Another adult recently told me when I discussed all of this with them that they as a child hated when the adult would pretend not to know the answer deliberately and then ask the child. Lol – I even remember that myself. But now I do it. I’ve found it to be a very effective method to get the child to open up, is to act like I don’t know something. This works well for example if I’m sitting far away or if I’m seeing their exercise upside down, because then I ‘can’t see it’ and it makes it legitimate why I would ask without pretending not to know something that we both know that I know. Lol. But after this conversation I’ve been looking at other ways I can allow the child to open up the information for itself without actually lying to the child or being fake – because I surely remember how frustrating it was that adults were constantly being fake. It taught me that to survive in this world, I too had to be fake. So I’m working with this point daily. And in some ways I am fortunate because I have children in all the different age groups and all the different levels – so I really can only take each lesson at a time and see slowly but surely what works.
The theory of learning is called didactics. In other words didactics is about how information is best taught by the teacher. I’ve always found didactics to be significantly boring – lol – but I’m starting to see why it is such a big field in education and pedagogy at the moment. Because at the end of the day, the textbooks can be marvelous (which is also a form of didactic in itself) but if the teacher isn’t able to properly communicate the information to the child in an absorbable way, then the textbook will be useless. And we can even flip it around and say that everything that happens in a child’s life has a didactic effect on it, because the child’s brain is busy computing and processing information to develop a way to live and function in the world based on an understanding of how the world works.
What this means is that a child is in a position of learning in every moment of every breath. When it hears its parents fighting it is learning about the nature of relationships and the dynamics between men and women. When it hears its mother manipulate it into doing something using candy as bribery it is learning about how people can manipulate each other and be manipulated. When the teacher is impatient and say: “no, that’s wrong!”, perhaps the child interprets that as a huge mistake and end up fearing reading and writing to the point of becoming dyslexic because of it.
As such – I see that my responsibility as a teacher goes beyond the facilitation of teaching children a language. Because I am teaching them about the world in every moment. When I rush to catch my bus, I teach them about time. This actually happened. I was teaching one of the older kids and the previous time I had been late and had to wait for the bus for thirty minutes which meant that I had to be late at the next schools I had to go to. So this time I wanted to make sure I got the bus. Since my lesson is only thirty minutes I don’t have a lot of ‘quality time’ with the children and this particular girl is one of the children who absolutely loves it when I come – so I see that I have to be absolutely directive about what I fill those thirty precious moments with. This time I was stressed, I was constantly looking at the clock and I was not fully present giving her all my attention. I finally ended up running to the bus, after which I had to stand and wait in the cold for five minutes because I had been too early. So the next time I went there, I had decided to not look at the clock and to immerse myself fully in the lesson and to simply sit relaxed and do the work. But what happened was that when the lesson started the girl came rushing in guns blazing and this time she was in a state of stress and rush the entire lesson and was worried about me catching my bus.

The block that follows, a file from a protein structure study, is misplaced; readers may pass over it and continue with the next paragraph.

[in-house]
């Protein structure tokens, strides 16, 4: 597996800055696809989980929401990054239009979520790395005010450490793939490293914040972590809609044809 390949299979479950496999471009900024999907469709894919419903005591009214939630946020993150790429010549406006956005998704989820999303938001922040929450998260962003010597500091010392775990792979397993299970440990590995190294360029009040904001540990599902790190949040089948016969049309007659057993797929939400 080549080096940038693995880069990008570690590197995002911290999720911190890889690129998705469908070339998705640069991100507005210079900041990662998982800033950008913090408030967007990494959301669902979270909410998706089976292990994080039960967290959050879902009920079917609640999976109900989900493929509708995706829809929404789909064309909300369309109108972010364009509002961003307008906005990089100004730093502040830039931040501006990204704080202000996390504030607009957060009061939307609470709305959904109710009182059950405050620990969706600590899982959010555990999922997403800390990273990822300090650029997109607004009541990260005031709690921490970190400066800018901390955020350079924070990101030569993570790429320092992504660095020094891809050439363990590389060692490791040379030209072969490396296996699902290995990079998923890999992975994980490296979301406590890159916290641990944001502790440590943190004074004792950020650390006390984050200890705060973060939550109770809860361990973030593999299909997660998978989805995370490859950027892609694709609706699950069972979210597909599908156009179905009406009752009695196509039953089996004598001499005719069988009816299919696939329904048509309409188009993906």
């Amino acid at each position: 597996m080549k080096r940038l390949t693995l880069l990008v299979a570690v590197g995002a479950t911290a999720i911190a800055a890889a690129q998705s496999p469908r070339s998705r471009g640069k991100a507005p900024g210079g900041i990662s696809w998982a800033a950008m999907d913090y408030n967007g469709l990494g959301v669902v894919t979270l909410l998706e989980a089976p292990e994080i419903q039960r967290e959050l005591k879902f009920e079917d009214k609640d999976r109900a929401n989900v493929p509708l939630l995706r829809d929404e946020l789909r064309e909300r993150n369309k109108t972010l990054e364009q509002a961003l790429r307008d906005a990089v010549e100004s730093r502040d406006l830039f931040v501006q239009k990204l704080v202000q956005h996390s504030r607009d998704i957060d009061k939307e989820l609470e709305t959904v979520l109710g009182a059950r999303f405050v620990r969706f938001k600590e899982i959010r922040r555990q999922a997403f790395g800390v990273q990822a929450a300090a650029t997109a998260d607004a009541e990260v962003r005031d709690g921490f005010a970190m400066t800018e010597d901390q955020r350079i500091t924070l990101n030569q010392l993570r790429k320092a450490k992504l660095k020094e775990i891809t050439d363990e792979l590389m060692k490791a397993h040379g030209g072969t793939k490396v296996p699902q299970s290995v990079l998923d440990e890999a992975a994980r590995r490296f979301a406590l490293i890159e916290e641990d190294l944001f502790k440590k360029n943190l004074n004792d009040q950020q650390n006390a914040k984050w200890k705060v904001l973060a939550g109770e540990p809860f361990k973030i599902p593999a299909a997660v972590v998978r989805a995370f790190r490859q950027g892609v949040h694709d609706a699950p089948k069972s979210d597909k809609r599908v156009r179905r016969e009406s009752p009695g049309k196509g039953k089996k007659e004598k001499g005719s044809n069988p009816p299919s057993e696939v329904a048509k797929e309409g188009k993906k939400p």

So I learned an important lesson about the impressionability of children and how humble and self-aware we have to be as teachers, because children are far more observant and absorptive than we realize. The same goes for making sarcastic and ironic jokes. Some adults do it a lot and some children, like me, simply don’t get it. I mean I often still don’t get it. And I find that adults using sarcasm on children are a really cheap trick to claim intellectual superiority – something that is completely unnecessary and that the adult most likely picked up from other adults when they were a child themselves.